For only 24 hours, Google will allow anyone in the U.S. to buy Glass -- the high-tech glasses only available to testers up until now.
But Google’s one-day sale on April 15 has some critics wondering: What’s the point?
Buzz about Google Glass appears to have waned since the brand introduced its first prototype in 2011. It’s still not clear how much the general public will want a pair of smartphone specs that take photos, make calls, get directions or check Facebook -- pretty much everything your iPhone already does.
Sellers on eBay are offering the futuristic frames at discount prices. Some buy-it-now prices as low as $1,200 -- $300 off Google’s price.
In February, publicist Chris Barrett, part of Google Glass’ “Explorer” program and once an avid fan, told CNET he ditched the glasses because they were giving him constant headaches.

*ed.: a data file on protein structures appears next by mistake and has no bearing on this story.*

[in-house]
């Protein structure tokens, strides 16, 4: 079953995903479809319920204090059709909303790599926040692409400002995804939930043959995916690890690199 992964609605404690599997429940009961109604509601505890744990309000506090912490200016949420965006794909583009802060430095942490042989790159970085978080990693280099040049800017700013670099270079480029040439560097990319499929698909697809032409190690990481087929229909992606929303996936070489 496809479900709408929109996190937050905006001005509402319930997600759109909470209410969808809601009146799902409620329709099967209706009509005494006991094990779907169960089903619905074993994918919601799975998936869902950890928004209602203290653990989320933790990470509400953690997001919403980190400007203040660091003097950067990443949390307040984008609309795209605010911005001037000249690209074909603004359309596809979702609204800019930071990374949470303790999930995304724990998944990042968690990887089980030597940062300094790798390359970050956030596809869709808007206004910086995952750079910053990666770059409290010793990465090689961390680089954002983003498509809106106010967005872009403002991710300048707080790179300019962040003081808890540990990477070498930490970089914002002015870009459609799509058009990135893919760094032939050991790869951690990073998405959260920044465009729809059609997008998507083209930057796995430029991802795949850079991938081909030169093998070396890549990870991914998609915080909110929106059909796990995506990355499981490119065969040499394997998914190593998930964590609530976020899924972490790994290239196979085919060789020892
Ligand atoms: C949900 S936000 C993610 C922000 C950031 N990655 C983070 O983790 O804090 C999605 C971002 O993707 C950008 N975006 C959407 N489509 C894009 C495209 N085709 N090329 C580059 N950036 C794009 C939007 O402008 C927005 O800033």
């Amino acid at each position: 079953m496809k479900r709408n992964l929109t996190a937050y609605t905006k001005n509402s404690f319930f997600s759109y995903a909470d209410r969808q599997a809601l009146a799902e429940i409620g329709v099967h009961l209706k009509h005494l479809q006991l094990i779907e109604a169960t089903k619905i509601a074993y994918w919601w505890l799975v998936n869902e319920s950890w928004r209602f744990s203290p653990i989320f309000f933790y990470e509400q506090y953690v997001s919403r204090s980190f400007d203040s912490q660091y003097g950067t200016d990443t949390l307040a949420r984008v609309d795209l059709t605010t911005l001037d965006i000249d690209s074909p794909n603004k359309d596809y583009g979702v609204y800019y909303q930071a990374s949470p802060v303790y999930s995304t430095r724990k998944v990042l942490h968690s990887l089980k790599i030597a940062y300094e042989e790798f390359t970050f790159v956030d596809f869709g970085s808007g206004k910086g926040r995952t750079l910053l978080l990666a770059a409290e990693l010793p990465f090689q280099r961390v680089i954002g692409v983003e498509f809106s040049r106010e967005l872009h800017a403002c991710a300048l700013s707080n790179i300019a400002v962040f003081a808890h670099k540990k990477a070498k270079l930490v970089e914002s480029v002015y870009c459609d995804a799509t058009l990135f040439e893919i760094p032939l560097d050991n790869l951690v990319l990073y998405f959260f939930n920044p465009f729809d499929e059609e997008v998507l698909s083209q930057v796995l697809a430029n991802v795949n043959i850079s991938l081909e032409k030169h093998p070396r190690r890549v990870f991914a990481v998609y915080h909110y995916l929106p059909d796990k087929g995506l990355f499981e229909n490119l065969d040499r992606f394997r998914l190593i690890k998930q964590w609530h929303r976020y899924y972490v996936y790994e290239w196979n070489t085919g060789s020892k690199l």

Prominent tech blogger Robert Scoble, also an Explorer, wrote that the project is “doomed” in a Google Plus post late last year.
He noted that even Google employees appear to have lost their enthusiasm.
“I rarely see Google employees wearing theirs anymore,” Scoble wrote. “Most say, ‘I just don’t like advertising that I work for Google.'"
Wired.com writer Matt Honan said his issue was finding a place where it felt right to wear the frames.
“I’m not wearing my $1,500 face computer on public transit where there’s a good chance it might be yanked from my face,” he wrote in an essay late last year. “I won’t wear it out to dinner, because it seems as rude as holding a phone in my hand during a meal. I won’t wear it to a bar. I won’t wear it to a movie. I can’t wear it to the playground or my kid’s school because sometimes it scares children.”
But those are all problems that fade if more people adopt Glass -- and maybe that’s what Google’s goal is with its one-day sale on Tuesday.
At least some customers are still intrigued. Several fans took to Twitter to express excitement about getting their hands on Glass.